The concept of convergence first surfaced in the late 1950s in response to World War II economic integration showing that the idea of International Convergence of Accounting Standards is not new. At first, the convergence focused on the principles used in major capital markets around the world. By the 1990s, the idea of harmonization was replaced by the notion of convergence and the International Accounting Standards Committee was formed in 1973, which was the first international standards-setting body.
The FASB and the IASB have been working together toward convergence since 2002. The Financial Accounting Standards Board believes that the ultimate goal of convergence is a single set of high-quality, international accounting standards that companies would use for financial reporting. Currently, the collaborative efforts of the FASB and IASB is used to both improve U.S. GAAP and IFRS to eliminate the differences between the two.
In November 2009, a joint statement showed the IASB and the FASB reaffirmed a commitment to improving IFRS and US GAAP in achieving convergence. The plan gave priority to the major Memorandum of Understanding projects for which they believe the need for improvement of IFRS and GAAP is most urgent. The projects include joint projects on financial instruments, revenue recognition, fair value measurement, and the consolidation of investment companies. After their meeting in April 2011, the boards are providing this report on the progress of their joint convergence work.
The IASB and FASB have taken the following actions since their report last November. They have completed the five projects, which reflected the completion of MoU projects, publication of standards that are converged or substantially converged on fair value measurement, joint arrangements, and consolidated financial statements. Most of the short-term projects have been completed such as share-based payments, non-monetary assets, inventory accounting, accounting changes, and fair value option. The FASB is developing proposals to align US GAAP with IFRS and that project is still in process.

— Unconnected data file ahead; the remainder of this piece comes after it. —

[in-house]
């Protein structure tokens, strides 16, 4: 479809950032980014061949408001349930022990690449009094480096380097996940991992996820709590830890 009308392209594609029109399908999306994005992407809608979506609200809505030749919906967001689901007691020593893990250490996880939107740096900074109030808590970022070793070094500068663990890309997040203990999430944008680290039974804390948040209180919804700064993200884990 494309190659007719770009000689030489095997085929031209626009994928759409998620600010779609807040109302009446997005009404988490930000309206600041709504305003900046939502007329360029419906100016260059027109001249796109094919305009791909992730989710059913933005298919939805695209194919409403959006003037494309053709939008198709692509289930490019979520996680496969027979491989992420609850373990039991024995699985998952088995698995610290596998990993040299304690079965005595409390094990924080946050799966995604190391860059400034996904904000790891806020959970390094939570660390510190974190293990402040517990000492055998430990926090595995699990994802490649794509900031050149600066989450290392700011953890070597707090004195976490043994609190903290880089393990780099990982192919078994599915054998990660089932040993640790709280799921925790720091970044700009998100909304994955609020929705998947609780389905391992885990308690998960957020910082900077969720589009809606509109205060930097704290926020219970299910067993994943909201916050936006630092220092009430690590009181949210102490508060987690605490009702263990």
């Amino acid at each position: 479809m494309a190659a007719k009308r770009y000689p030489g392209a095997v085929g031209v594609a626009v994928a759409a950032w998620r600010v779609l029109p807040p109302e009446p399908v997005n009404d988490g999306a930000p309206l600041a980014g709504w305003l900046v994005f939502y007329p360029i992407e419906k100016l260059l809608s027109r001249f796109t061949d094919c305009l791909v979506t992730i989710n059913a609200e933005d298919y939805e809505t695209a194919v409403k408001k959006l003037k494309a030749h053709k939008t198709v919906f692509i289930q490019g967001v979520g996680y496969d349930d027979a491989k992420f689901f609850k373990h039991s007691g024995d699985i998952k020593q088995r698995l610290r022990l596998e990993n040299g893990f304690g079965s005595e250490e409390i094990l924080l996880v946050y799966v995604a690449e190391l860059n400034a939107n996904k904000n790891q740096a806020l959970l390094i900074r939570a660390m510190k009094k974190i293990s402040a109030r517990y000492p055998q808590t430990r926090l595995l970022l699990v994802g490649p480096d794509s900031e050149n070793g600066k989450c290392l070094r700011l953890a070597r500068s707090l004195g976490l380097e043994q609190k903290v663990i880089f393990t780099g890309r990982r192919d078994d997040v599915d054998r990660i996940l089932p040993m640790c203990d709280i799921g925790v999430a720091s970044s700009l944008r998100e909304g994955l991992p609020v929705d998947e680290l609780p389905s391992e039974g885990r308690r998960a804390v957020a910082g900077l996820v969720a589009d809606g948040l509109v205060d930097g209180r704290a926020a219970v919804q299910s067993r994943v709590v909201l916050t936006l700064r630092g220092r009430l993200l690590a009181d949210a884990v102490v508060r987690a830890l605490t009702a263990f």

As far as the Revenue recognition goes, the principle of the IASB and FASB published a joint discussion paper that proposed a single revenue recognition model that was built on the notion that an entity should recognize revenue. The US GAAP has a wide range of requirements while the IASB has very general requirements, which causes them to rely on US GAAP for specific guidance.
On June 4, 2004, The FAF met with the members of the International Accounting Standards Committee Foundation for the first time in New York City. The meeting began with the FASB chairman, Bob Herz, on the convergence efforts of the two-standard-setting bodies. The chairman explained the goal of their convergence efforts and the progress made to date.
FASB and IASB have a number of common projects and have agreed to a plan for future alignment of their technical agendas. The article from the FASB report explains how their respective strategies for reaching their common convergence goal and the obstacles they face together in meeting that goal.